“Be nice to geek’s, you’ll probably end up working for one” – Bill Gates
When it comes to entrepreneurs you don’t know Jack! Maybe you do, Jack Dorsey is the the Co-Founder of Twitter and Square which generated $350 Million in revenue and $5 Billion in transactions respectively in 2012. He now has set his sights on following in the footsteps of Mayor Michael Bloomberg. He wants to become the next Mayor of New York City one of the fastest growing tech hubs. So how would you define Jack? Is he an Entrepreneur or an Intrapreneur? Clearly Jack’s work history is one of a serial entrepreneur, but his future career goal is to be an employee for the city of New York.
The line between entrepreneurship and intrapreneurship is blurring. We once asked the question if a person was an entrepreneur. In a ‘Post Industrial’ Economy this is the wrong question to ask because we are all entrepreneurs. The real question is are you an entrepreneurs ‘Inside or Outside’ of the company. This is a different paradigm opposes how we define entrepreneurs. You are probably saying to yourself hold on a minute. Put down your rocks and let me state my case. Let’s look at the data which clearly shows that entrepreneurs are catalysts of economic change in the U.S., with small businesses and startups representing 100% of the net job growth in our country.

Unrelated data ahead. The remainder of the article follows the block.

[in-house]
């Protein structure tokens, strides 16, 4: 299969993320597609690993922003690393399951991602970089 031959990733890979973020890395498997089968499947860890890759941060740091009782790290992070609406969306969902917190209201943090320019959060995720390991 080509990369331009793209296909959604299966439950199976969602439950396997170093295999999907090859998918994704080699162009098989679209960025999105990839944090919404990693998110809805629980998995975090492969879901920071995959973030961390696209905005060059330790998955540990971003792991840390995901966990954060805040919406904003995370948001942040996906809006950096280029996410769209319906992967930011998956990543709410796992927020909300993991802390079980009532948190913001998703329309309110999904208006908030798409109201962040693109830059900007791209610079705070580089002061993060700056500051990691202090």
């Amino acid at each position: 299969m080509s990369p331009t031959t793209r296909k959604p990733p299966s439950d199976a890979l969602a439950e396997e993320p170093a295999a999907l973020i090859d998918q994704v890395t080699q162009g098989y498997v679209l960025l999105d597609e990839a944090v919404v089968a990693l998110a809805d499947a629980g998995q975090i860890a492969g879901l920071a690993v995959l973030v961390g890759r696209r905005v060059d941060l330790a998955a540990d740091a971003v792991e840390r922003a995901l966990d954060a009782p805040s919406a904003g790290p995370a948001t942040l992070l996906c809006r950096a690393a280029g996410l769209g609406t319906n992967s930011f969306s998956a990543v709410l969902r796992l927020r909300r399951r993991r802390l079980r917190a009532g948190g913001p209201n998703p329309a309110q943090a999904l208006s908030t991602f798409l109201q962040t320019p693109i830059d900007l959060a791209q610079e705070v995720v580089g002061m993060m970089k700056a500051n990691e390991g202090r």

Today the training and development that a worker gets in a company is different than it was 20-years ago. Companies are expecting workers to be self-trained, providing little to no mentorship, and expect these individuals to hit the ground running. Is it possible to get people working on side projects and developing their entrepreneurial thinking chops so that they can add value to the organization they are apart of today?
At a macro level the workforce is comprised of two segments: people who are wired to be entrepreneurs or intrapreneurs. Whether you are a large corporation, startup or a one person operation you are pulling from a highly competitive global talent pool that I coined as builders and leapers.
Builders (Intrapreneur or Employee): Builders are individuals that build their resume while they build someone else’s dreams. These individuals are also known as intrapreneurs which are workers that feel more comfortable working inside an existing organizational structure and is looking for the security it affords. This structure has historically provided guaranteed checks at the end of the pay period even if the individual has underperformed.
Leapers (Entrepreneur or Employer): Leapers are pure entrepreneurs, individuals who have made the leap and are working full-time on their own business versus moonlighting and working on their passion as a side project. A leaper wants the opportunity that is connected with taking the risk and forgoing the security that come along with a steady paycheck. They are attracted to the unlimited opportunity and the reward connected with taking on the risk of launching their own idea. Leapers ultimately falls into the employer category even if it is initially a single person operation.
At the end of the day we are all entrepreneurs because we all have to invent, innovate, be curious and think outside the box whether we are entrepreneurs or intrapreneurs